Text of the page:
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NAFTA and the geography of North American trade

  • Howard J. Wall

Debates over the desirability of a preferential trading area frequently begin with the supposition that it will have two effects on the volume of trade: It will increase trade between members of the trading area and decrease trade between members and nonmembers. This paper demonstrates, however, that at the regional level the effects of the North American Free Trade Agreement (NAFTA) might have been much more complicated than what is normally supposed. Specifically, according to gravity model estimates, NAFTA has meant (i) less trade between Eastern Canada and the United States and Mexico, (ii) more trade between Central Canada and the United States and Mexico, and (iii) more trade between Western Canada and Mexico but no change in the volume of trade between Western Canada and the United States. The model also indicates that NAFTA has decreased trade between Canadian regions and both Europe and Asia, while increasing Mexico’s trade with Asia.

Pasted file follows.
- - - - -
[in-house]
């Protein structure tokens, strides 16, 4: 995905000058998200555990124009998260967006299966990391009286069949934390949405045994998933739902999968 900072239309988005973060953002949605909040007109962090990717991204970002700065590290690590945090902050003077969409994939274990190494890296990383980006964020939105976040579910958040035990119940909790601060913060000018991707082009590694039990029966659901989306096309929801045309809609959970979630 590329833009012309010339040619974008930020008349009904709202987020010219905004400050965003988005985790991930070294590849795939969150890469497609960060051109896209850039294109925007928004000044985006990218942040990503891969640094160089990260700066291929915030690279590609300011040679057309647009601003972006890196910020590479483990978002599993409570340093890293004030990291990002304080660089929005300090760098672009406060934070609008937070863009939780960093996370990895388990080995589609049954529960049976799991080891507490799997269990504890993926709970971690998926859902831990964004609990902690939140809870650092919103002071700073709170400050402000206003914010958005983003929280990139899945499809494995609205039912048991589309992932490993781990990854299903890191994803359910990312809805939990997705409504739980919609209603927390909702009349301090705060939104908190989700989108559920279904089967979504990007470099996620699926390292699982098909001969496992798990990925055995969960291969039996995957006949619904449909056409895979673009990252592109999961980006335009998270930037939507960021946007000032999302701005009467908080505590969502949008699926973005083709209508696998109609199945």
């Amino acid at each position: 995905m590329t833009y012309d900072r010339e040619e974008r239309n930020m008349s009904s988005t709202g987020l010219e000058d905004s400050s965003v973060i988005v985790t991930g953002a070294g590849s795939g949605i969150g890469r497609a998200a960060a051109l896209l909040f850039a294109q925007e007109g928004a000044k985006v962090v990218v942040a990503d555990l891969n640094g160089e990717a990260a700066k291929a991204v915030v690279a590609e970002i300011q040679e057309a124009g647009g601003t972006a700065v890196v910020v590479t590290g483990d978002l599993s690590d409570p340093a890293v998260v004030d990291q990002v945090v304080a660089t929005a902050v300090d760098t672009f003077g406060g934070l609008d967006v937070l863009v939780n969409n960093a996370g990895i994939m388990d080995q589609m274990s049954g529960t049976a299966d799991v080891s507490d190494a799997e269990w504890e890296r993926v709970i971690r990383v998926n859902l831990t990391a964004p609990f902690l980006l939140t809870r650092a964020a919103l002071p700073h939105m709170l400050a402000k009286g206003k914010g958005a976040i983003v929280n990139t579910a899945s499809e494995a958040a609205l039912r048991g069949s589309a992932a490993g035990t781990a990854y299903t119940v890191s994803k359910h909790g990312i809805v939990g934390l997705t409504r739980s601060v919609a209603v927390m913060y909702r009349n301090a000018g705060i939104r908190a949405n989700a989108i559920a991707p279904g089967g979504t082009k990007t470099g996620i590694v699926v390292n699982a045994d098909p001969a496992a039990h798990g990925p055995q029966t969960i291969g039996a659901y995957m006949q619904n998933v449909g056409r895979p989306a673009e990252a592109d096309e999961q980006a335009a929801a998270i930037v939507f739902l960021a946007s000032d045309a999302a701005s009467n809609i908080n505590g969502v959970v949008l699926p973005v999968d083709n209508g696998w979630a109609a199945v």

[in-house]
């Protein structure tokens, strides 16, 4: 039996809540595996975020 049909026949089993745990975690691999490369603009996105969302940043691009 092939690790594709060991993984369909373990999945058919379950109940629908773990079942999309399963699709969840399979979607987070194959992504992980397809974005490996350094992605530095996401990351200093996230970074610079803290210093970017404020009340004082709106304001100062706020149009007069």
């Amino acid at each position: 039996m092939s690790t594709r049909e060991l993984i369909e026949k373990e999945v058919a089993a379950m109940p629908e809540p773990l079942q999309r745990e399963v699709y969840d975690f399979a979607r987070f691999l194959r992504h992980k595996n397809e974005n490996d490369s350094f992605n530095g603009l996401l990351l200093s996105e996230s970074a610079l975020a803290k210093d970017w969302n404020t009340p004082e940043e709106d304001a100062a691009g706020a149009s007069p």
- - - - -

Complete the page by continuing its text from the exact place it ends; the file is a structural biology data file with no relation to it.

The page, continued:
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Article provided by Federal Reserve Bank of St. Louis in its journal Review.

Volume (Year): (2003)
Issue (Month): Mar ()
Pages: 13-26

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Handle: RePEc:fip:fedlrv:y:2003:i:mar:p:13-26:n:v.85no.2
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  2. Tamim Bayoumi & Barry Eichengreen, 1995. "Is Regionalism Simply a Diversion? Evidence From the Evolution of the EC and EFTA," NBER Working Papers 5283, National Bureau of Economic Research, Inc.
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